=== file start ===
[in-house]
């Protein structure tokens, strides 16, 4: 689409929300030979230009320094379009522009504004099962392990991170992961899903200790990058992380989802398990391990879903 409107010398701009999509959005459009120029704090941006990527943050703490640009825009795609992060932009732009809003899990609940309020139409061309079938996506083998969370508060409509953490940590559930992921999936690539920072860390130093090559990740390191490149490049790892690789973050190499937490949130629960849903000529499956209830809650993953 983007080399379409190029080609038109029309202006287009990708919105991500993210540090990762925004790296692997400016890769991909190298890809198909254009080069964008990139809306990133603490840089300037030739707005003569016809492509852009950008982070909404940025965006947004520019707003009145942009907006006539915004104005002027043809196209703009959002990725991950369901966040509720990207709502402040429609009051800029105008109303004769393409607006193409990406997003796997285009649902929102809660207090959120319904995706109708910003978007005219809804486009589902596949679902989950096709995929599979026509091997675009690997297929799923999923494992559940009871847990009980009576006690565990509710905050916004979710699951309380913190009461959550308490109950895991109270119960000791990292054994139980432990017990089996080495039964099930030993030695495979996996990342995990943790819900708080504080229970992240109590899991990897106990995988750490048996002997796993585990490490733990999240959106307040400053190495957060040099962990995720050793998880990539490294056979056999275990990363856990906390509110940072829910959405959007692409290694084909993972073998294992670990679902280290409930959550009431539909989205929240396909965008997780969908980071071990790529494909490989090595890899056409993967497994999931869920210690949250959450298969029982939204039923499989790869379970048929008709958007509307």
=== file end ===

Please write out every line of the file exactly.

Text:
[in-house]
């Protein structure tokens, strides 16, 4: 689409929300030979230009320094379009522009504004099962392990991170992961899903200790990058992380989802398990391990879903 409107010398701009999509959005459009120029704090941006990527943050703490640009825009795609992060932009732009809003899990609940309020139409061309079938996506083998969370508060409509953490940590559930992921999936690539920072860390130093090559990740390191490149490049790892690789973050190499937490949130629960849903000529499956209830809650993953 983007080399379409190029080609038109029309202006287009990708919105991500993210540090990762925004790296692997400016890769991909190298890809198909254009080069964008990139809306990133603490840089300037030739707005003569016809492509852009950008982070909404940025965006947004520019707003009145942009907006006539915004104005002027043809196209703009959002990725991950369901966040509720990207709502402040429609009051800029105008109303004769393409607006193409990406997003796997285009649902929102809660207090959120319904995706109708910003978007005219809804486009589902596949679902989950096709995929599979026509091997675009690997297929799923999923494992559940009871847990009980009576006690565990509710905050916004979710699951309380913190009461959550308490109950895991109270119960000791990292054994139980432990017990089996080495039964099930030993030695495979996996990342995990943790819900708080504080229970992240109590899991990897106990995988750490048996002997796993585990490490733990999240959106307040400053190495957060040099962990995720050793998880990539490294056979056999275990990363856990906390509110940072829910959405959007692409290694084909993972073998294992670990679902280290409930959550009431539909989205929240396909965008997780969908980071071990790529494909490989090595890899056409993967497994999931869920210690949250959450298969029982939204039923499989790869379970048929008709958007509307």